Wednesday, 13 March 2019

Spotlight: Strays and Relations by Dizzy Greenfield

Strays and Relations by Dizzy Greenfield

Excerpt from chapter 9 of Strays and Relations

Since giving up on the search for her birth family, Dizzy had been getting on with living life on the tiny farm and everything had been fine. But sometimes, extraordinary things happen on ordinary days and this extract tells about one such day in June.

‘On this particular day, all seemed normal. From the forge came the clatter of hammers, punctuated by occasional cussing and swearing as Will and Nathan the “apprentice” wrestled with huge chunks of steel. Nathan had obviously dropped something, because I heard an awful crash.
For pity’s sake, Nathan, were you born yesterday?’ Will said… then silence.
On this particular day, we found ourselves outside – the weather wouldn’t allow Merlin and me to stay indoors – and it wasn’t long before I was staring through the open forge door.
The temperature inside the building couldn’t be contained within the walls of the old milking parlour, it hit me – along with the deadening thud of the power hammer. The terrible working conditions – the daily physical grind, meant blacksmithing was
becoming a dying art.
Will, bent double over the anvil, wiped the sweat from his eyes with his sleeve. He scraped a wire brush along a bar to remove the scale that had formed as it was heated. This bar was one of the many hundreds of railings that Will was making for a heritage project. This particular labour would take him eighteen months, and pave the way for changes in our lives which were as yet unseen.
I watched as Will plunged the bar into the fire and waited for it to turn from red to white, the colour he needed to fire weld it. Normally, the fire only needed to heat up the metal to scarlet.
Most techniques could be achieved at this colour stage. Will had told me that once it reached the required white-hot state there was only about thirty seconds when the metal was malleable. He said that you had only three attempts, the bar started to weaken after the first heat.
I watched as he took the bar to the forge, then quickly back to the anvil, where he brought it to life. It sparked its objection – now at its most vulnerable – as the fire had denatured its structure, turning it from red to yellow to defenceless white. The sulphate the bar released as it changed smelled of onions, rather than the normal musty odour reminiscent of domestic coal fires and what I witnessed certainly wasn’t a cosy homespun scene. Staring through the door into the forge was like looking into a bygone era. The environment for Will’s working world seemed, to me, to belong to a diļ¬€erent century, more like the early 1800s – rather than 2004...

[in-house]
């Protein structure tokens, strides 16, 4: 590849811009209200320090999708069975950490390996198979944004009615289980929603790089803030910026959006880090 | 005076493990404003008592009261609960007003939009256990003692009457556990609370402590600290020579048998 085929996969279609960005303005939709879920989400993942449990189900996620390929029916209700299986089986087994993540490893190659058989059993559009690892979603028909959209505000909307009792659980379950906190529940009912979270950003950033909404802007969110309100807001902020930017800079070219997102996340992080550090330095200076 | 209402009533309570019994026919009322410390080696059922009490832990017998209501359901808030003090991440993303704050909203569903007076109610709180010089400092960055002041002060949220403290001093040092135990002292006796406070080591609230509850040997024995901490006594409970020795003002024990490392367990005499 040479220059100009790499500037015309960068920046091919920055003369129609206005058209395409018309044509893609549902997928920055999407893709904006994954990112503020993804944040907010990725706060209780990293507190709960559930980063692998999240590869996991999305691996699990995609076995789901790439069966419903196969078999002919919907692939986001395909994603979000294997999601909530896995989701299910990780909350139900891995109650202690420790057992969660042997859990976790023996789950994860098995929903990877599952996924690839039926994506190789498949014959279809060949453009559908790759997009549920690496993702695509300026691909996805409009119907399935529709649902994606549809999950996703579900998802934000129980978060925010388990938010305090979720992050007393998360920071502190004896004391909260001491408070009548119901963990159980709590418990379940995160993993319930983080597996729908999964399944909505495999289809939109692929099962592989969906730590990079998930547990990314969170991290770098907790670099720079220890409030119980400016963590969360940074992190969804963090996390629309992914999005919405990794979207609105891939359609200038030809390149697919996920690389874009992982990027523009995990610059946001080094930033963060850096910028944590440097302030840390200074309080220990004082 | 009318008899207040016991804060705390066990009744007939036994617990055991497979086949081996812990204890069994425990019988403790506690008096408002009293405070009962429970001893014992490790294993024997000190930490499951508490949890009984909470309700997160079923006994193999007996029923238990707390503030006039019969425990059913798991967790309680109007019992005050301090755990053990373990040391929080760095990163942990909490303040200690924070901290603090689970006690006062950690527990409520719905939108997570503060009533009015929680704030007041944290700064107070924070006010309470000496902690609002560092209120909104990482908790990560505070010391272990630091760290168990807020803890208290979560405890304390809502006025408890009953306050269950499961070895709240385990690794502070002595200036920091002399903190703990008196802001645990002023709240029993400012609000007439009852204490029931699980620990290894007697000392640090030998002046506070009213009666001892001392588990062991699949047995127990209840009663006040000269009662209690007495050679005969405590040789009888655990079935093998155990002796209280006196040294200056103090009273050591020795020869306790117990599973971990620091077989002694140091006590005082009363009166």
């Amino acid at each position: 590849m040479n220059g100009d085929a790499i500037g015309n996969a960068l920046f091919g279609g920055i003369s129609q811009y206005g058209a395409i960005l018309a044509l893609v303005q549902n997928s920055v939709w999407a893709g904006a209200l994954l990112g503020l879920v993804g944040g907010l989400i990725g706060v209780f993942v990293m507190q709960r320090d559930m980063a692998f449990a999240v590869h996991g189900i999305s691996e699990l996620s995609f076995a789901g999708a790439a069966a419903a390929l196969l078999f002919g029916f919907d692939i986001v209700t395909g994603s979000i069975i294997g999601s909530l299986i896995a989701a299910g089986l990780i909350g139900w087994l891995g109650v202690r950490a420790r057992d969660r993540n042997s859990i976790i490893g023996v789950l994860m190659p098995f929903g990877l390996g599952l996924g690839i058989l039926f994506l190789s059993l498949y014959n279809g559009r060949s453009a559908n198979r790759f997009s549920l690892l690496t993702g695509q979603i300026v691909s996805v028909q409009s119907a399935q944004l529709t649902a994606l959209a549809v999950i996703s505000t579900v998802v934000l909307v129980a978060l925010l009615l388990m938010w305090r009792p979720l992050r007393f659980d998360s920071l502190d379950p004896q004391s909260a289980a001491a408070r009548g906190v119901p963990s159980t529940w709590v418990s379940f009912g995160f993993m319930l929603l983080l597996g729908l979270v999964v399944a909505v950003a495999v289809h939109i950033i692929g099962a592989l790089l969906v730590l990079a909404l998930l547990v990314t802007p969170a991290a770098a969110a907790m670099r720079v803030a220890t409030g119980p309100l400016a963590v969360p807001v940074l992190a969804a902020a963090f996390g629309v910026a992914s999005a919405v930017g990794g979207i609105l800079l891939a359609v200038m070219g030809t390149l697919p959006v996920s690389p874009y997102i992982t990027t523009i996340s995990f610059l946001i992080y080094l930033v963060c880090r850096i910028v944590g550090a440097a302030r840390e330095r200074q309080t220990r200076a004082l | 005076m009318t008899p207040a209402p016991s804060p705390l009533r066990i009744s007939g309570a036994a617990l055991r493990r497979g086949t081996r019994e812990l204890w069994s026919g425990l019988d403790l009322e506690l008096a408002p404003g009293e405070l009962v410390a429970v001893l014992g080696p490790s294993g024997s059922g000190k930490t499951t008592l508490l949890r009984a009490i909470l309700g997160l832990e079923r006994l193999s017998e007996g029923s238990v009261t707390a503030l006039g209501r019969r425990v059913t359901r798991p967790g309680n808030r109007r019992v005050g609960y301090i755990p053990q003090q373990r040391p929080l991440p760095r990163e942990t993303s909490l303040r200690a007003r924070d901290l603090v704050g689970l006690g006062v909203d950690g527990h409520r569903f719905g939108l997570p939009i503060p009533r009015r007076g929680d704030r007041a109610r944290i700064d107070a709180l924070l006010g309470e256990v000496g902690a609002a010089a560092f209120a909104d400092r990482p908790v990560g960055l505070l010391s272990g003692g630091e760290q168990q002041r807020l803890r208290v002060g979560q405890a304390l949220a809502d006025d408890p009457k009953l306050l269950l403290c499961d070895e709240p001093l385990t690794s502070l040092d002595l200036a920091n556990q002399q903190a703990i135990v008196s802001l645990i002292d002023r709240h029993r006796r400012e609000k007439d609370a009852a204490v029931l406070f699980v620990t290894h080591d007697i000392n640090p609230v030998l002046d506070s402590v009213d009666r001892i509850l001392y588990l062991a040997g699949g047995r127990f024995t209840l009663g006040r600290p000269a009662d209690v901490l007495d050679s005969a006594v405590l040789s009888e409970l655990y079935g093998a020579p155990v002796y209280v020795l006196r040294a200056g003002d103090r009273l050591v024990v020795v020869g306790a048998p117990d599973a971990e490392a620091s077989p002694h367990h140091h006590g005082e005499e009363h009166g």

I heard the postman’s van push the gravel further into the impacted soil as he careered down the drive and watched as he rolled down the window and handed me a bundle of letters...
I was expecting a letter from my mum. Her advice notes were legendary. We hadn’t received one for a couple of weeks, not since a disagreement a few weekends back involving the tricky subject of MMR childhood vaccinations. A note was bound to be wending its way by now. Mum used assorted communications to get her point across to me – face-to-face chats, phone calls, but sometimes she preferred to write her feelings down, rather than saying them out loud. 
So, I really wasn’t expecting to receive a letter from social services that June morning – certainly not one that said someone was looking for me. It was carefully worded in case, I suppose, it fell into the wrong hands, but it didn’t take long for me to realise that it related to my adoption. Why now after all these years? I was thirty-six years old. I was at a loss to know what to do. Sugar was at work, so I did what any girl would; I rang my mum.’

Strays and Relations follows the story of Dizzy, whose search for her birth parents is sad, humorous, and in parts bizarre. Dizzy learns that she began life as a surviving twin, then was fostered until a permanent home was found.

Dizzy begins her search for her original identity. Why was she given up for adoption in the 1960s? Following a tenuous lead, she travels to Ireland with her best friend Sugar, but the trail takes a misleading turn. It ends in what they mistakenly believe is Dizzy's mother's grave.

Dizzy falls in love with Will, a blacksmith. But something is missing. Dizzy's life changes when her birth father Tommy makes contact using a private detective. He reveals that her birth mother is alive and married to a man called Vernon. Now the bigger, trickier task lies ahead: working out how to fit the disparate bits of her life together. This is a book which will both amuse and touch readers' hearts.

Strays and Relations manages sensitive subject matter with engaging wit and sharply-observed dialogue, and includes vivid descriptions of some rather unusual animals and people. It will appeal to readers who have encountered a recycled animal or family.

I have lived in the West Country all of my life, but never in such a remote place as I do now - in the middle of the woods with rooks and bats. It may be remote but it's never quiet in Dizzyland! When I'm not looking after the dogs, chickens and a six-toed cat, I help run a blacksmith's forge with my partner.
My ideas come from humorous incidents in my own life, which I fictionalise. Strays and Relations is my first novel.
Before I began writing I had various jobs, including working in a wildlife park and as a youth worker.


Twitter: @DizzyGreenfield